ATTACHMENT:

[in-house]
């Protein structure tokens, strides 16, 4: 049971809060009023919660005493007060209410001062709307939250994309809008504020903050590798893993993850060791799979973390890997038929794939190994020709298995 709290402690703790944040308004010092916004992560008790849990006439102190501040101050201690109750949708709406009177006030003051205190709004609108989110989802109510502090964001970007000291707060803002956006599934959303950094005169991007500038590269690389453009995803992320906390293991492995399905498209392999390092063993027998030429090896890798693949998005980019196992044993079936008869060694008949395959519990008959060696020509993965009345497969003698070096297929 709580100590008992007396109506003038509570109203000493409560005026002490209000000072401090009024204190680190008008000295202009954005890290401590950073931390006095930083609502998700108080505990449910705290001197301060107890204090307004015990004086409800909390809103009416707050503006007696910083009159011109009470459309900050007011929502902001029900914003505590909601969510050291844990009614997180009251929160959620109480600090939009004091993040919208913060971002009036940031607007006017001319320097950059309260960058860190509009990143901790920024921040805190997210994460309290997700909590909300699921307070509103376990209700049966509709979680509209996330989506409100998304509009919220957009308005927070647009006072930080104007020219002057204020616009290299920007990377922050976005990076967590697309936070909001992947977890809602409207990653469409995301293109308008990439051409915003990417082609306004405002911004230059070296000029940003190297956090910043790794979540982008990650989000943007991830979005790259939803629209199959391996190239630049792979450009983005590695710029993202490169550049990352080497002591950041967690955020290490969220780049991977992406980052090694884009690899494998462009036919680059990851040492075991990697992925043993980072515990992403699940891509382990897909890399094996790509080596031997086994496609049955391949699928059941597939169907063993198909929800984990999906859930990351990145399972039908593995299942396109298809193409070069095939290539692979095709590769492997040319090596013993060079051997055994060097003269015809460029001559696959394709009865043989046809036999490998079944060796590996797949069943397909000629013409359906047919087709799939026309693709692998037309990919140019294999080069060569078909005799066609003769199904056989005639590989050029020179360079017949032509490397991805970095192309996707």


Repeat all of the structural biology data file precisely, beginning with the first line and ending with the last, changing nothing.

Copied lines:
[in-house]
């Protein structure tokens, strides 16, 4: 049971809060009023919660005493007060209410001062709307939250994309809008504020903050590798893993993850060791799979973390890997038929794939190994020709298995 709290402690703790944040308004010092916004992560008790849990006439102190501040101050201690109750949708709406009177006030003051205190709004609108989110989802109510502090964001970007000291707060803002956006599934959303950094005169991007500038590269690389453009995803992320906390293991492995399905498209392999390092063993027998030429090896890798693949998005980019196992044993079936008869060694008949395959519990008959060696020509993965009345497969003698070096297929 709580100590008992007396109506003038509570109203000493409560005026002490209000000072401090009024204190680190008008000295202009954005890290401590950073931390006095930083609502998700108080505990449910705290001197301060107890204090307004015990004086409800909390809103009416707050503006007696910083009159011109009470459309900050007011929502902001029900914003505590909601969510050291844990009614997180009251929160959620109480600090939009004091993040919208913060971002009036940031607007006017001319320097950059309260960058860190509009990143901790920024921040805190997210994460309290997700909590909300699921307070509103376990209700049966509709979680509209996330989506409100998304509009919220957009308005927070647009006072930080104007020219002057204020616009290299920007990377922050976005990076967590697309936070909001992947977890809602409207990653469409995301293109308008990439051409915003990417082609306004405002911004230059070296000029940003190297956090910043790794979540982008990650989000943007991830979005790259939803629209199959391996190239630049792979450009983005590695710029993202490169550049990352080497002591950041967690955020290490969220780049991977992406980052090694884009690899494998462009036919680059990851040492075991990697992925043993980072515990992403699940891509382990897909890399094996790509080596031997086994496609049955391949699928059941597939169907063993198909929800984990999906859930990351990145399972039908593995299942396109298809193409070069095939290539692979095709590769492997040319090596013993060079051997055994060097003269015809460029001559696959394709009865043989046809036999490998079944060796590996797949069943397909000629013409359906047919087709799939026309693709692998037309990919140019294999080069060569078909005799066609003769199904056989005639590989050029020179360079017949032509490397991805970095192309996707």